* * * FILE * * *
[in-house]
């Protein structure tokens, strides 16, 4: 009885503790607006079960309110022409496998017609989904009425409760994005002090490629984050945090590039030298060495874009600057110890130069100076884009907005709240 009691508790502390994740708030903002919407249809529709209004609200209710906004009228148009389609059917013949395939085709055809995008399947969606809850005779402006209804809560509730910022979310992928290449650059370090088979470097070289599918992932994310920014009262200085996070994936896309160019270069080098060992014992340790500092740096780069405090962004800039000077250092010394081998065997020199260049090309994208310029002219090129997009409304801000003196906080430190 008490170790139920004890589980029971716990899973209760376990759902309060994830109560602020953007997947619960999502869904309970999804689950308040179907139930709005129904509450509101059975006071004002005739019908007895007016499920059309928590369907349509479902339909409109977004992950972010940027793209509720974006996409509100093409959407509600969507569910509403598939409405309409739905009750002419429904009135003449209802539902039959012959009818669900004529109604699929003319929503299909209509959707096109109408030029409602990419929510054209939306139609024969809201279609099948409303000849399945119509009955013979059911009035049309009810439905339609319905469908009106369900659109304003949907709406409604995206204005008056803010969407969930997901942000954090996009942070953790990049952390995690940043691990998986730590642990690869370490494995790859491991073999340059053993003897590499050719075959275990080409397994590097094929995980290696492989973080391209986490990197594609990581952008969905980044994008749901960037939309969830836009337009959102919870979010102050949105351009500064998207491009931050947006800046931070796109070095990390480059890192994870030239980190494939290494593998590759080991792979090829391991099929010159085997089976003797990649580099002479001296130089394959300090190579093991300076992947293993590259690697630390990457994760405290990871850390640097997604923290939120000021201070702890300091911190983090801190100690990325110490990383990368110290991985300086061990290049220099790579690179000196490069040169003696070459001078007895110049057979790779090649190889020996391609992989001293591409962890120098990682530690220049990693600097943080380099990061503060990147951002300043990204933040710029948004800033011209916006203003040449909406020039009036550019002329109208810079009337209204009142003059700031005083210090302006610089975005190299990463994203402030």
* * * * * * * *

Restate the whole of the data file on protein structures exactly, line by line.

[in-house]
């Protein structure tokens, strides 16, 4: 009885503790607006079960309110022409496998017609989904009425409760994005002090490629984050945090590039030298060495874009600057110890130069100076884009907005709240 009691508790502390994740708030903002919407249809529709209004609200209710906004009228148009389609059917013949395939085709055809995008399947969606809850005779402006209804809560509730910022979310992928290449650059370090088979470097070289599918992932994310920014009262200085996070994936896309160019270069080098060992014992340790500092740096780069405090962004800039000077250092010394081998065997020199260049090309994208310029002219090129997009409304801000003196906080430190 008490170790139920004890589980029971716990899973209760376990759902309060994830109560602020953007997947619960999502869904309970999804689950308040179907139930709005129904509450509101059975006071004002005739019908007895007016499920059309928590369907349509479902339909409109977004992950972010940027793209509720974006996409509100093409959407509600969507569910509403598939409405309409739905009750002419429904009135003449209802539902039959012959009818669900004529109604699929003319929503299909209509959707096109109408030029409602990419929510054209939306139609024969809201279609099948409303000849399945119509009955013979059911009035049309009810439905339609319905469908009106369900659109304003949907709406409604995206204005008056803010969407969930997901942000954090996009942070953790990049952390995690940043691990998986730590642990690869370490494995790859491991073999340059053993003897590499050719075959275990080409397994590097094929995980290696492989973080391209986490990197594609990581952008969905980044994008749901960037939309969830836009337009959102919870979010102050949105351009500064998207491009931050947006800046931070796109070095990390480059890192994870030239980190494939290494593998590759080991792979090829391991099929010159085997089976003797990649580099002479001296130089394959300090190579093991300076992947293993590259690697630390990457994760405290990871850390640097997604923290939120000021201070702890300091911190983090801190100690990325110490990383990368110290991985300086061990290049220099790579690179000196490069040169003696070459001078007895110049057979790779090649190889020996391609992989001293591409962890120098990682530690220049990693600097943080380099990061503060990147951002300043990204933040710029948004800033011209916006203003040449909406020039009036550019002329109208810079009337209204009142003059700031005083210090302006610089975005190299990463994203402030």